Kaskade divulges ‘Redux,’ a ten-year house love story [EP Review]
For most, Redux began one year ago, when Kaskade coyly introduced a nine-stop ‘It’s You, It’s Me Redux’ tour for the very first time. But for Kaskade, Redux has been a decade-long journey in the making. ‘It’s You, It’s Me Redux’ was incepted in celebration of the ten year anniversary of Ryan Raddon’s first musical milestone and wide success. Named after the very tune that inspired the producer to push on with his career, the short, intimate, and remarkably exclusive experimental tour quickly became a fan favorite. Redux – as it was soon nicknamed – was held only at 200-300 capacity clubs as an ode to Kaskade’s beginning roots, and featured extensive catalogues of deep house and club tracks unheard on big stage festival circuits.
Merely a year later, Kaskade’s concept has blossomed into something far larger and widespread. Now often used as an adjective to describe the distinct style, Redux produced a follow-up 12-stop tour and remains so highly demanded that Raddon scheduled a second Redux-only set following his main stage performance at EDC Las Vegas this year. Redux has even birthed five brand new originals from Kaskade for his Redux EP, a fusion of old and new at it’s very best.
1. “Please Say You Will” feat. Adam Klopp
Perhaps influenced by his latest full-length and melodic-focused Atmosphere release, Kaskade transitions into his opening Redux track with signature soft and airy swells. Though considerably the most relaxed of all five tracks, “Please Say You Will” is far from soft-spoken as Adam Klopp’s ethereal vocals embellish protracted, but persistent beats. Listeners will notice a thematic quality to the short, but telling EP that begins in the first tune’s chorus lines: “This love is not complete/This love does not complete me/Would you just try with me, please say you will”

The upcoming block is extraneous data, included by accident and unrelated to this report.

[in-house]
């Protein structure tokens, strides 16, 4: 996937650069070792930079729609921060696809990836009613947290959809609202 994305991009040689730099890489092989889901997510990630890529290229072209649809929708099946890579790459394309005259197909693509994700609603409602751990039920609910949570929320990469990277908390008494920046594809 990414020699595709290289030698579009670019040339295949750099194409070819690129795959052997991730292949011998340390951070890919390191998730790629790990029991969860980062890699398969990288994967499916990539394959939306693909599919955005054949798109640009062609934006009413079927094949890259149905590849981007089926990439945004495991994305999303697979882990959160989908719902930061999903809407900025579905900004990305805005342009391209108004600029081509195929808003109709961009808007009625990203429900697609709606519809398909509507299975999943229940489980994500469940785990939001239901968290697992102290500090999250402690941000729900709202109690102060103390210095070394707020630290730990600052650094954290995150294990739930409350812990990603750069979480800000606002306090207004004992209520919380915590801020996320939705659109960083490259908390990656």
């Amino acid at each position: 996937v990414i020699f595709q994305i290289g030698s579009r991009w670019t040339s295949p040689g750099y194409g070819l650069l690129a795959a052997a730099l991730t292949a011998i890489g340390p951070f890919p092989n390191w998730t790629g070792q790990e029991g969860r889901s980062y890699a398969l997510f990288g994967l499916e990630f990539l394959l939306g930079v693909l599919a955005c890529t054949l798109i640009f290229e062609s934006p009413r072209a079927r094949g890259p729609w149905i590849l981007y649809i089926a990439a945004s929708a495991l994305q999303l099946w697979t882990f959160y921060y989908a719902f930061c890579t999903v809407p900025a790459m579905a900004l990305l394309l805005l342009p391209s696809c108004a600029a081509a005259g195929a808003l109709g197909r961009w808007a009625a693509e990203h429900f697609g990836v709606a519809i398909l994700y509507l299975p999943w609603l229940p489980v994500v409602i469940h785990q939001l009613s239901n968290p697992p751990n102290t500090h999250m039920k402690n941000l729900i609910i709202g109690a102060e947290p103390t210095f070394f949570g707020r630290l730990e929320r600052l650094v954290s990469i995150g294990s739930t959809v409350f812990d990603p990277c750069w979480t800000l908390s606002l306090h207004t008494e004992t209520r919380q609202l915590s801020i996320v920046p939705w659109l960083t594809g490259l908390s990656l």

2. “Sweet Love” feat. Joslyn
Don’t be deceived by the title; the modern day romance story that is Redux begins to kick into a higher gear within the first thirty seconds of “Sweet Love.” Evidence of Kaskade’s nostalgic ode to his dark, dingy house club days pulsate within the bass lines of his second track. Joslyn’s jazzy belts derive the same soulful pocket that Redux aims to embody – more of a comprehensive experience than just a song.
3. “Catalyst” feat. Wild Children
Though “Catalyst” may be on the opposing end of the spectrum of his bigger sound hits like “Turn It Down” and “Lessons In Love,” reminiscent synth slides and a familiar emphasis on floating vocal work reminds listeners of Kaskade’s widely diverse abilities. Serving as the transition to the faster paced edge of his EP, “Catalyst” acts as a fitting changeover point with a welcomed meld of fluttering taps and breathy lyrics from Wild Children before dipping directly into a club-primed sweep of beats.
4. “Yep” with Amtrac
As the second to last of the EP, “Yep” hits with a heavier punch in the spirit of keeping the energy high for the traditionally long hours of Redux shows. Amtrac appears as the only fellow producer featured on any Redux track, contributing his fine-tuned ear for unorthodox, but highly favored garage and deep-inspired influences to the album’s most fervent and demanding of the five originals.
5. “Ain’t Gotta Lie” feat. deCarl
Kaskade chose to reveal “Ain’t Gotta Lie” as the first and only digital single release from his Redux album, proving that indeed, the best is saved for last. The final Redux track is a whirlwind of energy, confined within the characteristically blasé deep house mood. Featured vocalist deCarl drips layers of sultry chorus lines over a persistent tapping soundscape, but not without an other worldly interlude rendering “Ain’t Gotta Lie” adaptable for both dancing festival crowds and throngs of grungy club goers.
After channeling inspiration directly from his 2003 “It’s You, It’s Me,” it is blatantly fitting that Kaskade’s Redux EP arrives as his novel rendition of a house love story. Redux is a harmonic mixture of all aspects of opposites: the dark and the warm, the explosive and the demure, and of course, the old and the new. A lot of things may change in the span of ten years, but perhaps Kaskade hit it right on the head when saying goodbye to his first Redux tour.
“Ten years later, this music still exists and rings true that it’s you, then it’s me in love. “